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Annunciator: Innovative Technology or Workplace Stressor?

By Carson Graef

Graef Annunciator.jpg

The Clayton House was a very well-organized place in the late nineteenth century, especially considering how many people worked on the property. The Fricks could afford the best technologies available at the time, such as the service bell which was called the "annunciator." From most rooms in the house, a person could push a button to summon service. The employees would hear the call bell from the central system, located in the kitchen. On the annunciator console, arrows pointed to the location where the service request originated. The console designs were quite intricate and ornate. A Patrick and Carter Electric Company advertisement from the time even described it as “A Handsome and Elaborate Case,” suggesting that this tool was both useful and stylish. Listen to the sound of the bell in the re-construction below.

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Sound clip created by Carson Graef using the sounds of the historic annunciator at Glessner House 

While this technology seems like a marvel, improving communication in the household, would everyone have felt that way? The actual sound of the bell is quite loud and sharp. It rings on the D flat above middle C. The note itself is not too high. In fact, most voices could sing that pitch. It is the timbre that makes the sound of the bell so intrusive. Although it lands on that D flat, it also sounds many additional overtones and undertones. Likely it was designed this way so the sound could cut through loud conversations or other noises made by workers. This clearly made the annunciator an effective tool. However, the sound could have been a stressful element in the daily soundscape of the Frick’s domestic workers.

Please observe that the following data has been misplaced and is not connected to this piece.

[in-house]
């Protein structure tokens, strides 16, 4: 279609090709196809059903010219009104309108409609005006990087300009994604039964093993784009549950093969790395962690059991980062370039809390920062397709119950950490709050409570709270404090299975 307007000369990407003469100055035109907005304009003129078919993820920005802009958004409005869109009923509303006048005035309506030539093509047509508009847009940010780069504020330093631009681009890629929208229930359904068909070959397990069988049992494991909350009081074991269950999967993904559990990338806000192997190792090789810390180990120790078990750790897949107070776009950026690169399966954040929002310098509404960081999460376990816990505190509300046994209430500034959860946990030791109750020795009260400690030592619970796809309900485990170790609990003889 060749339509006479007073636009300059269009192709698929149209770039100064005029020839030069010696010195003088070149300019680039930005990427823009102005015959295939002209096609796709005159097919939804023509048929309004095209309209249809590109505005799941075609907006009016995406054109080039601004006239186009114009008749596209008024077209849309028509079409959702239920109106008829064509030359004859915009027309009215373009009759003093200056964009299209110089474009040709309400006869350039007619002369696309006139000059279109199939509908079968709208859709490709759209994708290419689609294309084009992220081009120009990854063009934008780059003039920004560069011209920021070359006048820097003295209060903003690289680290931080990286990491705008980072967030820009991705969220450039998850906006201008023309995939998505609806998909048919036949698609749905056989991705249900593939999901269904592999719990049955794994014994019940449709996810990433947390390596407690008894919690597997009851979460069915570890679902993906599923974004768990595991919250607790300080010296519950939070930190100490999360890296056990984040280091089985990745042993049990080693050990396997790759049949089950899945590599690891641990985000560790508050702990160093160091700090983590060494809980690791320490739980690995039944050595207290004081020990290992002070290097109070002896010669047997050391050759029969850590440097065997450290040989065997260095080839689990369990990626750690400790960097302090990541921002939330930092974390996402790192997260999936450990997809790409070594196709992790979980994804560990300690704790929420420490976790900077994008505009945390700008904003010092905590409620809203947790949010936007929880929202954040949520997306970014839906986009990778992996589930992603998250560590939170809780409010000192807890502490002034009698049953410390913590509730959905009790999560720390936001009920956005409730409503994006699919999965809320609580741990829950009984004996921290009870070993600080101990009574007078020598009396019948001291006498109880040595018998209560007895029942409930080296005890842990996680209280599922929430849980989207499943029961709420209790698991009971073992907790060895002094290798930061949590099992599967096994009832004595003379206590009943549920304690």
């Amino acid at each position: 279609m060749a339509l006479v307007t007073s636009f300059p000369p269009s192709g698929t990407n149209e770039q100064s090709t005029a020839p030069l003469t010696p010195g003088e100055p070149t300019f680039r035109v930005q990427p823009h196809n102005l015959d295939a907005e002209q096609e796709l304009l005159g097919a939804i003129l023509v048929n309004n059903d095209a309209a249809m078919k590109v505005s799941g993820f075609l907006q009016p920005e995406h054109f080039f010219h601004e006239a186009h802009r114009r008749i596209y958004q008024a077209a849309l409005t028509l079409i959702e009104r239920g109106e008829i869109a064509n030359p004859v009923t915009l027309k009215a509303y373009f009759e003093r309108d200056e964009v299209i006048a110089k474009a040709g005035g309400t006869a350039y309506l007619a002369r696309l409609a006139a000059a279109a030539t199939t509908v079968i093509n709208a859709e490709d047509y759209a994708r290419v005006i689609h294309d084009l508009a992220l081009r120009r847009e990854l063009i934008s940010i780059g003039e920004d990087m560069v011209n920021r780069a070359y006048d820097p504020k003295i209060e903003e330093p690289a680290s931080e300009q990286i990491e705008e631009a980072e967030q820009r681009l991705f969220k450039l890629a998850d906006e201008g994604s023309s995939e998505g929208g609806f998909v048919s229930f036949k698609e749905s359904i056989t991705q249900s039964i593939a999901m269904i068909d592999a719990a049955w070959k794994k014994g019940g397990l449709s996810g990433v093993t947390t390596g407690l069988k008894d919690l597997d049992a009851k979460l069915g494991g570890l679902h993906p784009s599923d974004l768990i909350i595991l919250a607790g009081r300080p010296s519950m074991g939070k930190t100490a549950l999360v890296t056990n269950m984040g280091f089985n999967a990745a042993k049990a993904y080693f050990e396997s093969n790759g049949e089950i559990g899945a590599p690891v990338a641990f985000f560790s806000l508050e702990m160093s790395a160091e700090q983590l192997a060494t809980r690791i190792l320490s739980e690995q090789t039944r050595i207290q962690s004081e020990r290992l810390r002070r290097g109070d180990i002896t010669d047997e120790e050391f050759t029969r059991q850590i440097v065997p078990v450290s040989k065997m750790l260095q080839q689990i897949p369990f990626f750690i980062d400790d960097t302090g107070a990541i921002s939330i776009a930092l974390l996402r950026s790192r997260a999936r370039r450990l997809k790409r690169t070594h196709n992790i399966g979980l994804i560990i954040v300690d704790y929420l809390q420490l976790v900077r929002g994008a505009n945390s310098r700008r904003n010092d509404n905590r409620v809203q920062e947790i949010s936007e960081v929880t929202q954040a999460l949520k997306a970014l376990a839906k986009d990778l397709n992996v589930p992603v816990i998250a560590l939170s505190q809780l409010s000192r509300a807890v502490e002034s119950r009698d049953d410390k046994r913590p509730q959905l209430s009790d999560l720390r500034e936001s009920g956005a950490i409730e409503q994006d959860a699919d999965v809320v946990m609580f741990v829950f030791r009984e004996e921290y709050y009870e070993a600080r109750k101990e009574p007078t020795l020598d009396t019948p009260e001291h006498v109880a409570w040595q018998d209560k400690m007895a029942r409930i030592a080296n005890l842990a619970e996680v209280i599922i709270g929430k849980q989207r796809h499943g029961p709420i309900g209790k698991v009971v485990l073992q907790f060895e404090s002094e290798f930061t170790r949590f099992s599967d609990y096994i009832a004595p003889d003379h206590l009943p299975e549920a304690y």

Workers had conflicted opinions about the annunciator. Social historian David Katzman noted in his book Seven Days a Week that one employee working at a household similar to the Frick’s claimed they were called over forty times in one day. These repeated calls would have undoubtedly caused stress. Also, waiting for calls that could come at any moment must have made it hard for employees to stay focused. Mary Elizabeth Carter described the life of a maid in Millionaire Households and Their Domestic Economy (1903), and said, “To be always...attached to one end of an electric wire, in readiness to respond to a call, to be at once in evidence and yet ever self-effaced, would not tempt one who has known the joy of independent movement.” A similar account appears in Wendy Danielle Madhill’s dissertation on domestic service bells, which states that, “Many white Charlestonians had a [worker] on-call, ready to respond to the entry doorbell or the drawing room bell” (58). We can presume that at least one of the seven employees working in Clayton daily in 1895 had the day-to-day job of answering these calls and fulfilling the requests. If a call was made from the bedrooms or the study, the employee would need to climb the stairs to answer the summons, then traverse the steps again to fulfill the request. The annunciator was a tremendous convenience for the Fricks but could have been a tremendous inconvenience for workers.

Image by Thom Bradley

Today, there is no need for a call bell system in a modern home. We can text or call each other instead of yelling across the house or using an annunciator. In fact, cell phones allow us to be in constant communication with friends, family, teachers, employees, and employers, from just about anywhere. This has also changed how we view response times. The response time to the annunciator likely was between thirty seconds to two minutes. Today, response times can be almost instantaneous because of our devices. Our responsiveness to texts or emails might vary based on our relationship with the sender. Consider whether you respond to a message faster if it is a close friend or a co-worker.

What do you consider an appropriate amount of time to respond to a text message?
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Carter, Mary Elizabeth, and Margaret Armstrong. Millionaire Households and Their Domestic Economy: With Hints upon Fine Living. D. Appleton & Company, 1903.

Gross, Linda. “Bells Are Ringing: How to Call Your Servant ‘Downton Abbey’ Style.” Hagley, 9 Jan. 2019,

Henningsen, Caitlin. “Untold Histories: The Push of a Button.” The Frick Collection,

Madill, Wendy Danielle. “Noiseless, Automatic Service: The History of Domestic Servant Bell Systems in Charleston, South Carolina, 1740-1900.” Clemson University, thesis, 2013.

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